A group of Florida homeowners sued German drywall maker Knauf Gips KG, its Chinese plasterboard units and several U.S. homebuilders on Monday, alleging contaminated drywall is sickening U.S. homeowners.
The lawsuit said defective Chinese-made drywall was used during a building materials shortage at the peak of the U.S. construction boom and installed in thousands of homes, where it is emitting sulfur gases, corroding wiring, contaminating fabrics, and wrecking air conditioners and other appliances.
The suit was filed in federal court in Miami as a class-action that could ultimately represent up to 30,000 Florida homeowners, lawyers said.
But the lawsuit said up to 550 million pounds of Chinese drywall came into the United States from 2004 to 2006 and up to 60,000 American homes could be affected.
The allegations are the latest in a series of product safety scandals to hit China involving milk formula, toothpaste, drugs, toys, seafood and pet food.
The suit names Knauf Gips and three Chinese units where wallboard is made, Knauf Plasterboard (Wuhu), Knauf Plasterboard (Dongguan) and Knauf Plasterboard (Tianjin), as well as homebuilders Tousa Homes Inc, TaylorWoodrow Communities and South Kendall Construction.
Knauf is a major drywall supplier. Its website says the company employs 22,000 people in more than 40 countries and had sales of 5.5 billion euros in fiscal year 2007.
The U.S. Consumer Product Safety Commission said last week it was investigating complaints that Chinese-made drywall was emitting odors and causing appliance problems in homes.
“The drywall emits a high level of sulfur and the sulfur is causing the wiring in the homes to fail, copper piping to fail, air conditioning units to fail,” said attorney Ervin Gonzalez, who filed the Miami suit. “It also causes a very strange smell like rotten eggs.”
Several other lawsuits have been filed in Florida. Gonzalez said lawyers in other U.S. coastal states, where humidity can exacerbate the problem, were working on the issue.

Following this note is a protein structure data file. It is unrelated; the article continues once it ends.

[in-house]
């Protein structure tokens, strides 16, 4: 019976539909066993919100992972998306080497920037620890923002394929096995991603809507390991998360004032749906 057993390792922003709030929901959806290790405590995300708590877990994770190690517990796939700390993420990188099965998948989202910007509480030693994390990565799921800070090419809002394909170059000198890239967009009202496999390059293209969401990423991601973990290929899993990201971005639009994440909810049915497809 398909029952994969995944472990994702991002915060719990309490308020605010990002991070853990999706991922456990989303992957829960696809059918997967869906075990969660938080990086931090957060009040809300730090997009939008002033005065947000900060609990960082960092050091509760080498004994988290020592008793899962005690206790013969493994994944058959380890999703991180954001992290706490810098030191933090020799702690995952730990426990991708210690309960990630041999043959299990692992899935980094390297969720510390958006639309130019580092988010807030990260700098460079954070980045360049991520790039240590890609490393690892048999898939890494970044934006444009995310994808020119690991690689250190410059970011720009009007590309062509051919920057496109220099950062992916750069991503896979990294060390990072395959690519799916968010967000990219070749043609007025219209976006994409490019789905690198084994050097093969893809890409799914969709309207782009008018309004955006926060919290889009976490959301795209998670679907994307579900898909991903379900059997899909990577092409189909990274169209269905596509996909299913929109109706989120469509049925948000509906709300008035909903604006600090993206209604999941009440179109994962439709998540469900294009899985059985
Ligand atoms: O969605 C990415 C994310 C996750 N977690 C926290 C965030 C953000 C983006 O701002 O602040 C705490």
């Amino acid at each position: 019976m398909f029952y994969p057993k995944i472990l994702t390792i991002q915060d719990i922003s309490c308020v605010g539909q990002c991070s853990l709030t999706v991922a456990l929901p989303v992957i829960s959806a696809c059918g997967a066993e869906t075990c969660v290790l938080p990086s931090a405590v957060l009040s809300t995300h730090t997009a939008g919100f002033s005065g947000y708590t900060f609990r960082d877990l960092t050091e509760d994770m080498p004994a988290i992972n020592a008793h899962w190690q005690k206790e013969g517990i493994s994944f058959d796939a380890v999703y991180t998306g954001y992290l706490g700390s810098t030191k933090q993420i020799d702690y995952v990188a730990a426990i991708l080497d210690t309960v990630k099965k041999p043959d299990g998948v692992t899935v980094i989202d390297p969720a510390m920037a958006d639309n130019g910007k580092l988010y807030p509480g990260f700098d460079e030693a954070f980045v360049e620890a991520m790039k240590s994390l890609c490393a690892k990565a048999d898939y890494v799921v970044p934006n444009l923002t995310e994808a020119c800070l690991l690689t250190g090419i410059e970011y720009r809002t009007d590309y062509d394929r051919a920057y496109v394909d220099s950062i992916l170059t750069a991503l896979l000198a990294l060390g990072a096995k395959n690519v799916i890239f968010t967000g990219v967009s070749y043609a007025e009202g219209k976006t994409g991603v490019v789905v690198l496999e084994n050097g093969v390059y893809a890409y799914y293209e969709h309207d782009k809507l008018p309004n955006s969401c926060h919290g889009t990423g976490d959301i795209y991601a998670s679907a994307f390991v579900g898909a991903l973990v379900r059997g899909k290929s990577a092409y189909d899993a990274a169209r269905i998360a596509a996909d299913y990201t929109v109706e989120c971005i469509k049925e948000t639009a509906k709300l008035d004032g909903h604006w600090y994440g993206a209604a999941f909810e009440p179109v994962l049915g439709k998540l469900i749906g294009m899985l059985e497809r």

In a written statement, Knauf Plasterboard Tianjin said it was aware of the lawsuit and that it was “actively investigating” Florida complaints. The company said it manufactured about 20 percent of the plasterboard that was imported from China to the United States in 2006.
Any low levels of sulfur in homes are not a health risk to residents, the company said.
“There are no associated health risks with the KPT product,” it said.
Felix Martinez and his family moved into their $478,000, five-bedroom dream home in Homestead, Florida, in August 2006. He soon found a host of mechanical problems in the house, while he has been diagnosed with sleep apnea and his wife and children suffer other medical issues.
“This is a nightmare. Our primary concern is our health and protecting the family,” said Martinez, a plaintiff in the suit. “As a secondary concern, this is our biggest investment. It’s a financial concern of major proportions for us.”
The only fix is to move the residents out for six to nine months, gut the house and rebuild the interior, as well as replacing drapes, furniture and other property that may have been contaminated by the gases, Gonzalez said.
Gonzalez estimated it would cost about one-third of a home’s value to strip out the drywall, rebuild, and replace other contaminated materials.
The lawsuit also names as defendants building material suppliers Banner Supply Co. of Miami and Rothchilt International Ltd., of Taiwan.
It did not name as a defendant Miami-based Lennar Corp , which has moved some residents out of their homes while it fixes drywall problems. Gonzalez said his firm was monitoring Lennar’s attempted solutions.
(Editing by Jane Sutton)
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